Juzo Itami’s 1985 classic Tampopo is restored and rereleased.

The Return of the Best and Silliest Movie Ever About Food

The Return of the Best and Silliest Movie Ever About Food

Reviews of the latest films.
Oct. 20 2016 10:30 AM

Tampopo

Juzo Itami’s classic “noodle Western” will still make you hungry more than 30 years later.

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Tampopo still of guys eating noodles.

Janus Films

Think of the movies you’ve seen that have made you soooo hungry: Babette’s Feast, Big Night, Jiro Dreams of Sushi. Before them all came Tampopo, Juzo Itami’s 1985 comedy about all the ways food activates our senses and inflames our desires. A surprise art-house hit after a Roger Ebert rave brought it to the attention of American audiences, Tampopo still stands up 30 years later as a weird, mouthwatering masterpiece. The Criterion Collection and Janus Films have given the movie a restoration as bright as the sheen of fat glistening on the surface of a great bowl of ramen. (The restored film screens starting Friday at Film Forum in New York and should expand elsewhere shortly.*) If Tampopo is playing near you this fall, gather a group of friends who love to eat, go out to the theater, and make yourself a reservation at your local ramen joint for immediately afterward. You’ll need it.

Dan Kois Dan Kois

Dan Kois edits and writes for Slate’s culture department. He is writing a book called How to Be a Family and co-writing, with Isaac Butler, an oral history of Angels in America.

Itami, a well-known actor in Japan, started writing and directing his own films in his 40s; like all his movies, Tampopo stars his wife and muse, Nobuko Miyamoto. Miyamoto plays the eponymous Tampopo, a Tokyo widow who’s struggling to keep her late husband’s ramen shop afloat. Her fortunes change when through her front door saunters trucker/gastronome Goro (Tsutomu Yamazaki), who declares Tampopo’s ramen dull and pledges to help her learn the secret of delicious noodle soup.

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Tampopo was cannily marketed as a “noodle Western,” and there’s more than a touch of the lone cowboy to Goro; eventually, he’s joined by a band of ramen ronin (including a very, very young Ken Watanabe) who whip Tampopo, and her shop, into shape. But the fun of the movie lies not in its fealty to one genre but in its gleeful embrace of all the genres, from madcap farce to dark comedy to erotic drama to kung-fu action. The training montages and inspirational speeches of Tampopo’s quest for the perfect bowl of ramen are interrupted again and again by a series of bright sketches, none of them having much to do with the main plotline but each one cleverly illuminating an aspect of humans’ relationship with the food that sustains us. A junior executive shows up his superiors with his expertise at a French restaurant; an etiquette class is disrupted by a noodle-slurping diner; a dying mother rouses herself to make one final dinner for her desperate family.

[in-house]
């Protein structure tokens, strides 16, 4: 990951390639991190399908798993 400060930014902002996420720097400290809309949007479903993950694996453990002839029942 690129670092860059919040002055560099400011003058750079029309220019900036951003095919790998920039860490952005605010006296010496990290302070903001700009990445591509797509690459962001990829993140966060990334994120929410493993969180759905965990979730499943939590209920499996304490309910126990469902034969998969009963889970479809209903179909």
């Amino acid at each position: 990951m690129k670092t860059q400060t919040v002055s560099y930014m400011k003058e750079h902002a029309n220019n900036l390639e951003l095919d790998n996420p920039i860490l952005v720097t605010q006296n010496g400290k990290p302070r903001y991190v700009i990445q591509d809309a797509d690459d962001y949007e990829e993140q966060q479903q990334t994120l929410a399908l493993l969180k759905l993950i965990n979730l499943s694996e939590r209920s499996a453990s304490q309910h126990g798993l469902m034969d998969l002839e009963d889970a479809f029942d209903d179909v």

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Tsutomu Yamazaki and Nobuko Miyamoto in Tampopo.

Janus Films

A series of odd, erotic, and funny scenes feature a gangster and his moll exploring food as sexual aid in ever more absurd fashion: a breast dipped in whipped cream, a live shrimp skittering across her stomach, and finally an egg yolk exchanged from mouth to mouth until the lovers reach a very messy conclusion. (The gangster gourmand is a great comic creation, but feels a bit bittersweet now; Itami was hounded by the Japanese mob after his 1992 movie Minbo, or the Gentle Art of Japanese Extortion, and many believe his 1997 “suicide” was actually a murder by yakuza thugs.)

Through it all, Itami maintains his infatuation with the sensual and emotional pleasures of a meal well-made, from the fried rice pancakes a homeless tramp whips up while trespassing in a fancy hotel kitchen to the hibachi-grilled meat Tampopo and Goro wrap in lettuce at a celebratory dinner. “You helped me find my ladder,” Tampopo tells him, and the sentiment underlines the fact that this is the rare film about a single woman in which true love is not her endgame. Though Goro pines from afar, Tampopo is laser-focused on making her small business a success, and her most romantic scene comes when she swoons at the two strapping gents discussing the proper height and depth for the service counter in her renovated restaurant.

A good noodle cook, Goro tells Tampopo, looks carefully at his customers’ bowls when they leave the shop. If there’s broth left at the bottom, the ramen is a failure, no matter how elegantly it assembles its basic components of broth, noodles, pork, sprouts, and scallions. The messy, silly, sexy Tampopo doesn’t embrace that spirit of simplicity; Itami piles every ingredient imaginable into his bowl, but who cares? It’s delicious, and you’ll slurp up every bite.

Update, Oct. 20: This article has been updated to include details on where the film is screening. (Return.)